Financial market regulation

Insurance companies are not shadow banks

The European Commission plans to regulate the nature of shadow banking. This is the lesson from a recent Green Paper on the matter. The GDV supports this as long as it contributes to the stabilization of the financial system. But the definition of shadow banking requires clarification, as it is currently too wide. For no factual reason it includes every loaning activity outside of the regular banking sector.

Shadow banking should only comprise such credit activities which are not or only insufficiently regulated at the moment. The Financial Stability Board, however, would like to include activities in the definition of shadow banking which are already regulated outside of the regular banking sector. This would also include insurance companies. This approach is neither justified nor necessary. Insurers granting loans do not automatically become shadow banks.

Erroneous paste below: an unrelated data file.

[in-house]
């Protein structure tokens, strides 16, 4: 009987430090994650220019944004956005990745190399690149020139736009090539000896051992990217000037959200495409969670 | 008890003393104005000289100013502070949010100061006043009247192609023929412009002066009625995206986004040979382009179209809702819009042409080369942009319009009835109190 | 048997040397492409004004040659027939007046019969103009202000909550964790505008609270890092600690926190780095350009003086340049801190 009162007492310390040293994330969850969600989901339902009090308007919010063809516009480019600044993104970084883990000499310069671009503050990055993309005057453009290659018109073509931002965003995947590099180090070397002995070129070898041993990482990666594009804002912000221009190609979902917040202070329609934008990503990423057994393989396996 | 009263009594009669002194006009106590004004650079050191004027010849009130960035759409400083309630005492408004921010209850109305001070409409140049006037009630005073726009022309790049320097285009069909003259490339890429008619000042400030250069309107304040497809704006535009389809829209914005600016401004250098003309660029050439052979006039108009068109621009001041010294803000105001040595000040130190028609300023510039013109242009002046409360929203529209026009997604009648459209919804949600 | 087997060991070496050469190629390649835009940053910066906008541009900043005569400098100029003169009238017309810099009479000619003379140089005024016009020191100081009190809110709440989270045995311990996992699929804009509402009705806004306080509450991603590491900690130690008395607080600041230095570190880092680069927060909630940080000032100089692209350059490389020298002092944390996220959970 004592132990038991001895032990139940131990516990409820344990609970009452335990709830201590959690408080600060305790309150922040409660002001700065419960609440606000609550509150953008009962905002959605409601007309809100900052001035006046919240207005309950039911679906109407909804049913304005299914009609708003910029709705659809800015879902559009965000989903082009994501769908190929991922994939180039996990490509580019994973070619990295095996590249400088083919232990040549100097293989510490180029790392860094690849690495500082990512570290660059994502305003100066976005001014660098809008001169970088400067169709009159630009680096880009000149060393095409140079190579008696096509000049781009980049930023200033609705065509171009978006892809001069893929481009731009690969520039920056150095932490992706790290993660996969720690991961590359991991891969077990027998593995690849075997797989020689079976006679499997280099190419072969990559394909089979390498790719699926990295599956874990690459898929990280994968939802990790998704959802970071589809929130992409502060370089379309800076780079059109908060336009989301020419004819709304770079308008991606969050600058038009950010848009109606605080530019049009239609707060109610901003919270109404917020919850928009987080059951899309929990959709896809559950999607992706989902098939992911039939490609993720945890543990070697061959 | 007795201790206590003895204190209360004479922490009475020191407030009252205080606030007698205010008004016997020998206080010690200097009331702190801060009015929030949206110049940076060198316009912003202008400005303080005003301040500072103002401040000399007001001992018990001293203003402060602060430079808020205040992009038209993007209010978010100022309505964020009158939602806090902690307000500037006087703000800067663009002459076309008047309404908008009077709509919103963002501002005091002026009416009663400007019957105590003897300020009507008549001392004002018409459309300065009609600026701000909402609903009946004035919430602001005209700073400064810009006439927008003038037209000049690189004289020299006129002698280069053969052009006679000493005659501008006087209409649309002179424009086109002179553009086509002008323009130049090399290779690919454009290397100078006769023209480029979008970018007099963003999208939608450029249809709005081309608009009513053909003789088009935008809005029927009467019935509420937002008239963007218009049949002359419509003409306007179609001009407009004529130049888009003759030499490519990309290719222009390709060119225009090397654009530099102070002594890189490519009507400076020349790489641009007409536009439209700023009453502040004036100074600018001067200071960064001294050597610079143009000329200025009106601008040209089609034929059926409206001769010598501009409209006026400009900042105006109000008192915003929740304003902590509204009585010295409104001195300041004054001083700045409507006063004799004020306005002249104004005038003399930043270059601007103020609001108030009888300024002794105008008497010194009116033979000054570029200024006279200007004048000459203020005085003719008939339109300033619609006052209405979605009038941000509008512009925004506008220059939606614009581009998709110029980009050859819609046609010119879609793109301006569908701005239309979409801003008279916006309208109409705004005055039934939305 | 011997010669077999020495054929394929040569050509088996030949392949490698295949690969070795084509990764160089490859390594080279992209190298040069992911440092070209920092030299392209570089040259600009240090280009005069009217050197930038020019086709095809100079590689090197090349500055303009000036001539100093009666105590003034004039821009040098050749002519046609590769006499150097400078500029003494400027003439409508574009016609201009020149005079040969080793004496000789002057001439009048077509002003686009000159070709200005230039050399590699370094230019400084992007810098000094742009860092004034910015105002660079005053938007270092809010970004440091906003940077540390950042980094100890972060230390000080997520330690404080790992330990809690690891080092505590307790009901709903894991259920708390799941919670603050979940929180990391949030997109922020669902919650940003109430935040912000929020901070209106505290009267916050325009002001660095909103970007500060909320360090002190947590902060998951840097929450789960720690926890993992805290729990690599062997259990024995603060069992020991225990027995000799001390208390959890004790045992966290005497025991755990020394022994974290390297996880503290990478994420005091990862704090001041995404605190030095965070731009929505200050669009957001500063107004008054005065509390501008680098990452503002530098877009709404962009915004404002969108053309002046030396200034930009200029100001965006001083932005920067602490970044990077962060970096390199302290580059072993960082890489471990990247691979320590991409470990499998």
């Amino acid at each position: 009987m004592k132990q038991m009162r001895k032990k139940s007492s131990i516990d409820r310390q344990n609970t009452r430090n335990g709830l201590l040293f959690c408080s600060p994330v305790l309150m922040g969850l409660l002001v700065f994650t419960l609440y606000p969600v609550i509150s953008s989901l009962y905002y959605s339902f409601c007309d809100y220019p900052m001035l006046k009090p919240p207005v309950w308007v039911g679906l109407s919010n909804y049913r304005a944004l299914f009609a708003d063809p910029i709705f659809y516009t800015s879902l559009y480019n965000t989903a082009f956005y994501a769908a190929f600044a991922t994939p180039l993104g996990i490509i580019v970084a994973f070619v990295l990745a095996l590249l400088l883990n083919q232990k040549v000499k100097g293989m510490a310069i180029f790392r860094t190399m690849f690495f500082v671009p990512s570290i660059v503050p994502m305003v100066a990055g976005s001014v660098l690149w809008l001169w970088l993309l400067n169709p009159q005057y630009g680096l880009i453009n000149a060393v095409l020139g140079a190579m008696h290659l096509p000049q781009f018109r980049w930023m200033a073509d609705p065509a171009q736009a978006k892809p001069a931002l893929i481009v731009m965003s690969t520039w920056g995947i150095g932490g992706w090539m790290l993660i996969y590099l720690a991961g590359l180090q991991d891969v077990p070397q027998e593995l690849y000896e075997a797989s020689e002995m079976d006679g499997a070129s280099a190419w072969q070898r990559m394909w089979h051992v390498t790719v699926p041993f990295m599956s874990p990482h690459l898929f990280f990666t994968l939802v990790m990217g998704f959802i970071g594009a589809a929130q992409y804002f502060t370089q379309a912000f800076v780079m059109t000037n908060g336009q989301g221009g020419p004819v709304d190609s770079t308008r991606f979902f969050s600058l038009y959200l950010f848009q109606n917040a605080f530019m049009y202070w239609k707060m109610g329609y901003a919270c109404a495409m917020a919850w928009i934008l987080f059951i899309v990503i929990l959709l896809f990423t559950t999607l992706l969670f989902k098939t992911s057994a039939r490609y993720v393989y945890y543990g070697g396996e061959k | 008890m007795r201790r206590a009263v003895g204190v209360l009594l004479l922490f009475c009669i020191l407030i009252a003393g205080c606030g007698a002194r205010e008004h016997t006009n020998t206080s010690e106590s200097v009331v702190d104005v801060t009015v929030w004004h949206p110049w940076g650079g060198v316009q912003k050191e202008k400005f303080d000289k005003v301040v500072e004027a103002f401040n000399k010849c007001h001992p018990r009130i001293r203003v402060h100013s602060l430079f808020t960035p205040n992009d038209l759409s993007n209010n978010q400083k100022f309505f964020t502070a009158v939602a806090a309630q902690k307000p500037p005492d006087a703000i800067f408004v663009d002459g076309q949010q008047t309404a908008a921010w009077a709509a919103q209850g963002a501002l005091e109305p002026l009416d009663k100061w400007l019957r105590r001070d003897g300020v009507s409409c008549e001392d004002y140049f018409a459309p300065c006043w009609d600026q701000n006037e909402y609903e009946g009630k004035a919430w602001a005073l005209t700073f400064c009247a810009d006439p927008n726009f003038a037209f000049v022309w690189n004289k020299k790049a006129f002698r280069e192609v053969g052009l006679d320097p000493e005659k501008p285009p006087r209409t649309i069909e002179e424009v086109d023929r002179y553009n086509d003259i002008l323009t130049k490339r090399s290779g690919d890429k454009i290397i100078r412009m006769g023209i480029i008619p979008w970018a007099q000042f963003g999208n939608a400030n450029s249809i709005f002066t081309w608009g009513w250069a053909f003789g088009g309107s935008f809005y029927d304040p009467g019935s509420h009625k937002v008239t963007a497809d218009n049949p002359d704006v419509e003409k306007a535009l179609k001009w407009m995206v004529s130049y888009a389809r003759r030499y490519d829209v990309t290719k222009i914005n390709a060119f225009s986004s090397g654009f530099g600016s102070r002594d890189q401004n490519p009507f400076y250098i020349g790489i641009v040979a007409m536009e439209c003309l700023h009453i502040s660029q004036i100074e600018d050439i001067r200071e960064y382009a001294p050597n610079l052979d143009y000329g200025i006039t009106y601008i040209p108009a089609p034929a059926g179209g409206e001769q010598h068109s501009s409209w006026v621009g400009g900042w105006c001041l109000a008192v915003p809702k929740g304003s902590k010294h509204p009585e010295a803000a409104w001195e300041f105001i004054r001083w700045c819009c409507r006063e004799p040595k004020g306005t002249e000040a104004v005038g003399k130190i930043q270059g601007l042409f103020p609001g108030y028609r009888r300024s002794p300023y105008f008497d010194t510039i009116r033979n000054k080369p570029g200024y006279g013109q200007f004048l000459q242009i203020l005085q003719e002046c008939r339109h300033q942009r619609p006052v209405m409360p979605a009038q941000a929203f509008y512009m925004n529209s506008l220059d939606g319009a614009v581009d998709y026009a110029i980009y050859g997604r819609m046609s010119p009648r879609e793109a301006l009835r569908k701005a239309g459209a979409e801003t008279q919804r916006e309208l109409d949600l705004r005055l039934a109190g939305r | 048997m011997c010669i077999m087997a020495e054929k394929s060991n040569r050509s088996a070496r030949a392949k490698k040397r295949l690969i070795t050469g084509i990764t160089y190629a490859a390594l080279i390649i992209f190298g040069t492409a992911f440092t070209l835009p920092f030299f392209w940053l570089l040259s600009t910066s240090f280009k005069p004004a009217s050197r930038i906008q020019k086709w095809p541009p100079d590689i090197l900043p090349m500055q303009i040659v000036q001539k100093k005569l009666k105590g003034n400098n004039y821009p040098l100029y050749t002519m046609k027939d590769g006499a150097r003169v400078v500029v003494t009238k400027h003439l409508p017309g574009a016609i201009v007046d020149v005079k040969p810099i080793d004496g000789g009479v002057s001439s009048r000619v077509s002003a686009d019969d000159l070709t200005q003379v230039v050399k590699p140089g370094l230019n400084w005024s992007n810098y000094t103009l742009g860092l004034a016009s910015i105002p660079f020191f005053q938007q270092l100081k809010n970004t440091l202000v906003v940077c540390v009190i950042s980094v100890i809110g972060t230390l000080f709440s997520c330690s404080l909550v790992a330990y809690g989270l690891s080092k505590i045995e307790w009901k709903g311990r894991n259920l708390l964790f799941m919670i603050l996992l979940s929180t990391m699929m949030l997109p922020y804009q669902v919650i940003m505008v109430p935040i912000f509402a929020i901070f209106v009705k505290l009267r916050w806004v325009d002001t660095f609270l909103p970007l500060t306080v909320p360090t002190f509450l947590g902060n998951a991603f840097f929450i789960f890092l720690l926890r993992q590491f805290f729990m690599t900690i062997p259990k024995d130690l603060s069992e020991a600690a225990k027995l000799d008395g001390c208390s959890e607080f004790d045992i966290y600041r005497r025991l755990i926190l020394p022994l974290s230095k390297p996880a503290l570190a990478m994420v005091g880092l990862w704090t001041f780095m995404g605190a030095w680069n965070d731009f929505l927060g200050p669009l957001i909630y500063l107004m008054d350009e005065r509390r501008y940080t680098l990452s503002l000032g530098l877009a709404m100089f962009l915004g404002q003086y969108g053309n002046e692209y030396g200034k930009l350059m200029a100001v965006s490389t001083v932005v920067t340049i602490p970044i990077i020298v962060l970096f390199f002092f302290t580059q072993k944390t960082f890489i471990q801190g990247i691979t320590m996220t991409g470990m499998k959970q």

The procedure of loan granting by German insurance companies is regulated by strict legal and supervisory rules as well as an effective supervision. Furthermore, the credit activities of German insurers are already transparent. Aside from comprehensive insurance-specific registration duties, the insurance companies also have to adhere to the large exposure notification duties of the banking sector.

Similarly to Basel III in the banking sector, the European insurance sector has created a complex supervisory regime with Solvency II. Thus, there are no gaps in insurance regulation which would need to be closed by regulation on shadow banking.

Insofar as there might be a necessity for a regulation concerning single participants or activities in the market, then it should be tied in with existing supervisory and regulation mechanisms. The affected actors and activities should generally be supervised and regulated individually.

The GDV’s complete position paper is available in the download section.